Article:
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Publication numberUS4910076 A
Publication typeGrant
Application numberUS 07/024,720
Publication dateMar 20, 1990
Filing dateMar 11, 1987
Priority dateMar 11, 1986
Fee statusLapsed
Publication number024720, 07024720, US 4910076 A, US 4910076A, US-A-4910076, US4910076 A, US4910076A
InventorsTatsuo Ando, Takeshi Ikeda, Hiromichi Sakai, Hirobumi Otaguro, Takeo Sawanobori
Original AssigneeMitsubishi Kasei Corporation
Export CitationBiBTeX, EndNote, RefMan
External Links: USPTO, USPTO Assignment, Espacenet
Fiber reinforced cement mortar product
US 4910076 A
Abstract
Cement mortar matrix and product are formed which are reinforced with a resin-impreganted twist-woven (Karami-ori) network of fibers which are oriented in the cement mortar in the direction of the maximum tensile stress yielded by the bending moment.
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Claims(5)
We claim:
1. A cement mortar product reinforced with a twist-woven, network of fibers, impregnated with synthetic resin, and further coated with a self-bridging reactive copolymer latex, wherein said network is placed in said cement mortar with said twist-woven fibers oriented in the direction of the maximum tensile strength.
2. The product according to claim 1, wherein said reinforcing fibers are carbon fibers, alkali-resistant glass fibers or aramid fibers.
3. The product according to claim 1, wherein the number of said openings of the network is not more than 10 openings/inch.
4. The product according to claim 1, wherein said resin for impregnation into the network is epoxy-resin, urethane resin, or phenol.
5. The product according to claim 1, wherein said cement mortar additionally contains short fibers.
Description
BACKGROUND OF THE INVENTION

1. Field of the Invention

The present invention relates to a fiber reinforced cement mortar product made of the network of long fiber oriented and laid in the cement mortar matrix.

2. Discussion of the Background

Fibers reinforced cement mortar is widely employed, generally in form of sheet, tube, hollow plank, block, etc.

The typical example of the fiber reinforced cement mortar has been so called asbestos cement board, but recently, in view of preventing environmental pollution by asbestos, various organic and inorganic fiber have increasingly been tried as replacement.

However, most of them are made by the process of dispersing short fiber randomly to two or three dimensions in the cement mortar. So a large quantity of fiber is necessary to obtain highly strong and elastic material which usually results in making a lot of waste.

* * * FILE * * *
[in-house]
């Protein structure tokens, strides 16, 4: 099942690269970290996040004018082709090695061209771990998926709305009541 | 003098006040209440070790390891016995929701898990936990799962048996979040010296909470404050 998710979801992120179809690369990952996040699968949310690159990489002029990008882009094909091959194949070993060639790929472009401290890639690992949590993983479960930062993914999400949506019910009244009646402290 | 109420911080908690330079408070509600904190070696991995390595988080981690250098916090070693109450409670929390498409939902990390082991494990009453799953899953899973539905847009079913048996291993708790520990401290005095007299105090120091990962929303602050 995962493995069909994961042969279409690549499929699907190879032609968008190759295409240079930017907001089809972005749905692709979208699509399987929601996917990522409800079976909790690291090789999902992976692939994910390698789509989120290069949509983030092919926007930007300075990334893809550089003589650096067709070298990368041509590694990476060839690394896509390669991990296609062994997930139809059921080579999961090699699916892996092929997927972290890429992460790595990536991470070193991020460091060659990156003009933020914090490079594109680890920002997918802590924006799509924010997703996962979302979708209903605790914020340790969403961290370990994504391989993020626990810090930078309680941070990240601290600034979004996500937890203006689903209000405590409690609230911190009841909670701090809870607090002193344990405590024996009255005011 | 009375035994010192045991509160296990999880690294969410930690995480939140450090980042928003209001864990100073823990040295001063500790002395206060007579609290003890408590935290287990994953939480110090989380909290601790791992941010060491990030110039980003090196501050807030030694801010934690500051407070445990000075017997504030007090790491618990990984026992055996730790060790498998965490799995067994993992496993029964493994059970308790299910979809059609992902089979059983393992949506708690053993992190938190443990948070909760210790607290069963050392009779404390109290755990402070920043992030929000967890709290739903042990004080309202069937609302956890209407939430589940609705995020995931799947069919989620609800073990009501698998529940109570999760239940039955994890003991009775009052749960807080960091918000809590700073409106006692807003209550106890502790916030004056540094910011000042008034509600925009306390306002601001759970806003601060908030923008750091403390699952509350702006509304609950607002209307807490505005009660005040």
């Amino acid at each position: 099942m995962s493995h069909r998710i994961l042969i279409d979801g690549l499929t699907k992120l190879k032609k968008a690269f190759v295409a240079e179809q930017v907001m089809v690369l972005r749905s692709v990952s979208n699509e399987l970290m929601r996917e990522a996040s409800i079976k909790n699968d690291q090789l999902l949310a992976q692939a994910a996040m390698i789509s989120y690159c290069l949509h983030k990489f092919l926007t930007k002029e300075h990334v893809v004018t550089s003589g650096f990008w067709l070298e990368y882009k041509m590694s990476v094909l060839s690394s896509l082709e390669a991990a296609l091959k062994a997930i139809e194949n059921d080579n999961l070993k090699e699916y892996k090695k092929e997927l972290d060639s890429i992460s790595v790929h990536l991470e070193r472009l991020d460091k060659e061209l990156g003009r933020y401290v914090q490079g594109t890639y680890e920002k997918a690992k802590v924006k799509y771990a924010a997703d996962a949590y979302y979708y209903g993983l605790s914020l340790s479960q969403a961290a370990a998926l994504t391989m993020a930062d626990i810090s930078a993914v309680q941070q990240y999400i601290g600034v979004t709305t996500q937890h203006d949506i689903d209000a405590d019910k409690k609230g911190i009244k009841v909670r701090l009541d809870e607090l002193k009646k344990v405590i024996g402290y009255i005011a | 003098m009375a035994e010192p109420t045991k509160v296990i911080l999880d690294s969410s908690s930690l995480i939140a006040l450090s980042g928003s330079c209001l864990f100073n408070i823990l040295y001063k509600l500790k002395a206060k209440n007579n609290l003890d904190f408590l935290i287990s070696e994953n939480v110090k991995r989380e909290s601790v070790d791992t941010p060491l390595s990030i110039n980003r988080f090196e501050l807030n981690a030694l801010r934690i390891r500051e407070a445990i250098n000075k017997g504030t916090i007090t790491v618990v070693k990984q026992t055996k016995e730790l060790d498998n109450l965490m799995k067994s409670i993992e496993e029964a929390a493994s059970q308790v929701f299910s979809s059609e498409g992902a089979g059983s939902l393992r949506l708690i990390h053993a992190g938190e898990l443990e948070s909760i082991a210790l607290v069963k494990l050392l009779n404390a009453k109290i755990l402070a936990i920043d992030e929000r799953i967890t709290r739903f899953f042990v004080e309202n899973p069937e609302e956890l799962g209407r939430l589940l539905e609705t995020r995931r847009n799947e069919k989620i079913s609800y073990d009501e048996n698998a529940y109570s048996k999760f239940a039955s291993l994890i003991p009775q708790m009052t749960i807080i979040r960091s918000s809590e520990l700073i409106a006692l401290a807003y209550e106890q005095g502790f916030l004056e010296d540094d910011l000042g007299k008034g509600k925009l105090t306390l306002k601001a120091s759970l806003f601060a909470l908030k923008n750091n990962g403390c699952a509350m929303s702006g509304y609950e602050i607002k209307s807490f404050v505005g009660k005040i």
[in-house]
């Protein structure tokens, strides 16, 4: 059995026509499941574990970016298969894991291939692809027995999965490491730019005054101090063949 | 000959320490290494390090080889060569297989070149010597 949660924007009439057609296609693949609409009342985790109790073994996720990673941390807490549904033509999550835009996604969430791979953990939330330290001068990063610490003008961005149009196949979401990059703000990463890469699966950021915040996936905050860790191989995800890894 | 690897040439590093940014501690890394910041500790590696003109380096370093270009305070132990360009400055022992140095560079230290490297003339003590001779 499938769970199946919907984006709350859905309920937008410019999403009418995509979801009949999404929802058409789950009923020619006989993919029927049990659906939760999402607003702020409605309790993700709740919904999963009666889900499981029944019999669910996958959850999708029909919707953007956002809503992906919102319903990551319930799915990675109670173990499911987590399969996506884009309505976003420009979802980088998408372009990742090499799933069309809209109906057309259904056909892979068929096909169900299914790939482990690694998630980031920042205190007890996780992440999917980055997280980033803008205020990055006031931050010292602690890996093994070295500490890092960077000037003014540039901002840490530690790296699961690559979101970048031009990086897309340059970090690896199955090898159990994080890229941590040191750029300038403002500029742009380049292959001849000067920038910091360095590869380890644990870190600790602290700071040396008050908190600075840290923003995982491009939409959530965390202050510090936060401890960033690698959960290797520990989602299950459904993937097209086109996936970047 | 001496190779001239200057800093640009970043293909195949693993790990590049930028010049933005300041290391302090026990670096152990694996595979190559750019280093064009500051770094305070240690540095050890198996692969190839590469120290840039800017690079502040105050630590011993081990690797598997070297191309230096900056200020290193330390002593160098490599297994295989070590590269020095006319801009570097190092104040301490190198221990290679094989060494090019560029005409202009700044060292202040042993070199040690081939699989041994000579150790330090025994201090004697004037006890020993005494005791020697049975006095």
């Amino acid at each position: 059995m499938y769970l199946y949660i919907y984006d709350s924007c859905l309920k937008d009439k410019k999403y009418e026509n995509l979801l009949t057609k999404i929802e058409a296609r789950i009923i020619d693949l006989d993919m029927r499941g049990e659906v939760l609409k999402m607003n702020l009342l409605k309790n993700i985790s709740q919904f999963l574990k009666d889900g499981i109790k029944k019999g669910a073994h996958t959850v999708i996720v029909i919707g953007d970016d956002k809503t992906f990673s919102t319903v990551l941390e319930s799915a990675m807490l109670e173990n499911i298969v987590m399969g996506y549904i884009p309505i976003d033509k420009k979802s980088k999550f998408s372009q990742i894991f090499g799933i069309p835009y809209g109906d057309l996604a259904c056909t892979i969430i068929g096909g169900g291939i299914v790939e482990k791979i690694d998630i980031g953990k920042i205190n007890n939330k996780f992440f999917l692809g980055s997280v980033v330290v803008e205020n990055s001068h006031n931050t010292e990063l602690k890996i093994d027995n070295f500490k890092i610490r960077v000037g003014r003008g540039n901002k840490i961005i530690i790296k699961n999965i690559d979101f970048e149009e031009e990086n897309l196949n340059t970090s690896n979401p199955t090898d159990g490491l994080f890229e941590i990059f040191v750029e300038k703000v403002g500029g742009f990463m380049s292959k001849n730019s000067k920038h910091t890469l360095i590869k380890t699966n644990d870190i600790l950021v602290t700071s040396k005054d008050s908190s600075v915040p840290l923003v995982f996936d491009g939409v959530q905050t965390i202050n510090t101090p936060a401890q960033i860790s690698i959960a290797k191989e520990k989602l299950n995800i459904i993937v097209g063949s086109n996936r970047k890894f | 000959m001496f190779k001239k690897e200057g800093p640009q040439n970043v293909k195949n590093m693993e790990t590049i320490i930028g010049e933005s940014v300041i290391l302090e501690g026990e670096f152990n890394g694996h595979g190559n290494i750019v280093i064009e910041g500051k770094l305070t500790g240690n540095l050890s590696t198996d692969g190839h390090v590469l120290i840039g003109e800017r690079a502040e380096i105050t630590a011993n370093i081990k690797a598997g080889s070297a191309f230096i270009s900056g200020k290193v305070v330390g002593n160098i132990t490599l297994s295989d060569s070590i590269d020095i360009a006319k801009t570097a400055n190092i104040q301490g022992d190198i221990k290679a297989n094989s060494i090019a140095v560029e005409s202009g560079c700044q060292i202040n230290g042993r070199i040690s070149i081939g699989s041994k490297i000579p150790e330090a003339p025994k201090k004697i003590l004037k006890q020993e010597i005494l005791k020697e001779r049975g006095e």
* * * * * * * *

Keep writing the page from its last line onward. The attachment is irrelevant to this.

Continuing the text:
Especially, the greatest drawback, when high-tech fiber is used, is that strength and elasticity of the fiber can't be brought out and that the product is costly.

So such a process has been proposed as molding long fiber previously formed into linear strands or latticework and orienting them proponderantly in one or two dimension in the cement mortar matrix section, and improving properties of mortar.

The merit of this method is that the amount of fibers is saved to procure the same flexural or tensile strength as that of the fiber-reinforced cement where fibers are randomly oriented either in two or three dimensions. Moreover, material design is possible, and the higher the properties of the fiber, the more effectively the excellent performance of fiber can be drawn.

But former method of reinforcing by long fibers has been drawbacks that the bond between cement mortar matrix and reinforcing fiber, or between fibers aren't enough to bring sufficient strength.

On the other hand, fiber strands or rods by resin-impregnation high strength as fiber reinforced resin product is expected, but the bond between cement mortar and resin is not sufficient in itself, making the rods slip, so rods can be pulled out.

Besides, autoclaving for improving the dimensional stability of mortar causes deterioration of resin by the high temperature and alkaline environment, resulting in decline of the flexural strength of the product.

On the other hand, bond between cement mortar matrix and the fiber can be improved by roughening the surface of the fiber, or making them into fibril. However the stronger the fiber the more it fails abruptly on reaching the maximum stress, and it is disadvantageous that the reinforced material is poor in toughness.

To improve toughness of the product, more ductile fiber is employed, bond between fibers and cement mortar matrix is adjusted, and compressive failure of cement mortar matrix is induced. However, they are disadvantageous because of the difficulty of section design of the product and the lack of the quality stability.